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On 31 March, the Taskforce on Organised Crime Legislation handed its report to Attorney-General Yvette D’Aath. The Taskforce was entrusted to review a raft of legislation passed in 2013 by the former Newman Government, the most prominent of which was the Vicious Lawless Association Disestablishment Act 2013 (Qld), better known as the ‘VLAD Act’.

The VLAD laws, aimed at combatting crime by bikie gangs, introduced many severe restrictions and penalties for members of declared organisations, including an additional 15 years over and above normal sentences for ‘declared offences’, which ranged from robbery, to drug offences, to sexual offences. If the accused was an ‘office bearer’ of a declared association, they could expect to receive a further 10 years on top of that (25 extra years in total). These punishments could only be mitigated by cooperation with the police.

Other restrictions introduced by the VLAD and other legislation included offences for gatherings of three or more members of declared organisations and the refusal of bail unless defendants could show detention was unjustified. The police were also given vastly increased search and investigation powers in relation to declared organisations and their members.

The Taskforce’s report is yet to be released in full to the public; however several recommendations have been revealed in a Government media release on 4 April. In particular, the Taskforce stated that the mandatory additional sentences of 15 and 25 years were “excessively harsh”, suggesting that these provisions should be replaced by an aggravated version of serious organised crime offences.

The anti-association measures have also been recommended for removal in favour of a ‘consorting’ offence, which requires the police to warn persons not to meet with others who have previous convictions and for that warning to be disobeyed before charges can be laid. Control orders similar to those used for terror suspects and sexual offenders have also been proposed. Lastly, the bail provisions requiring accused persons to show cause were recommended to be repealed.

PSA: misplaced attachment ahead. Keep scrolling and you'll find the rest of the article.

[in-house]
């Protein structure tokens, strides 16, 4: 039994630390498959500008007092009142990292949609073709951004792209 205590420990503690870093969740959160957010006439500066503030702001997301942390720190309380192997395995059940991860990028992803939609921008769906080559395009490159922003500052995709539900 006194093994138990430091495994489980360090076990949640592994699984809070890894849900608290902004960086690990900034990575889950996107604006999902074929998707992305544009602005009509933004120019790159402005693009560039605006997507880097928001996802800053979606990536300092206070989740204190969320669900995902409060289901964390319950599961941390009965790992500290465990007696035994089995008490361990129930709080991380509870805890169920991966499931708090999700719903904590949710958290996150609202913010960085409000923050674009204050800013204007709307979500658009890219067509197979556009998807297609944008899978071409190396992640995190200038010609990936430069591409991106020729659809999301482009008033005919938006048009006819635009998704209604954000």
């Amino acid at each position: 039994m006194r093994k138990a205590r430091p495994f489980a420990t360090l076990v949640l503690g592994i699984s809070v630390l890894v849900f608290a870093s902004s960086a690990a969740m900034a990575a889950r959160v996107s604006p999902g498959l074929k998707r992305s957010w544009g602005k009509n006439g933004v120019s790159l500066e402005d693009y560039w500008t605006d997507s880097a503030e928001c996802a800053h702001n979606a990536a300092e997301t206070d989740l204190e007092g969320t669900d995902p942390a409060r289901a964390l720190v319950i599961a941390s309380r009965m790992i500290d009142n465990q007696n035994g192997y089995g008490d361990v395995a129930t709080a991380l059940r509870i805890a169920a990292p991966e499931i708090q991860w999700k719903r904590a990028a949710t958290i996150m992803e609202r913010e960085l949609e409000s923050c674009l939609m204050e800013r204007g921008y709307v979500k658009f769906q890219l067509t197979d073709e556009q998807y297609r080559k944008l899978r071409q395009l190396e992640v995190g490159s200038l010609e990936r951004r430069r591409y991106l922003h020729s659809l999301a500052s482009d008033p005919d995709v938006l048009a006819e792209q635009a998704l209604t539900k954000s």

The Queensland Government has accepted all of these recommendations, save for those as to bail, which it has not yet addressed. The Government has also stated it intends to maintain the closure of motorcycle clubhouses and banning of club colours in licensed venues, a prohibition which is to be extended to other public areas.

There is still limited detail as to the form the proposed changes will take, and there are far more recommendations, 60 in total, which have not yet been fully disclosed. Nonetheless, amending legislation has been planned to be introduced to Parliament in August 2016 and passed before the year is over.

The Government has stated that new laws are to serve the dual purpose of protecting Queenslanders from organised crime, and of being resistant to legal challenge, which was reported to be a vulnerability of the 2013 legislation. This objective may soon enough be put to the test, as motorcycle club representatives have already flagged a challenge to the High Court.

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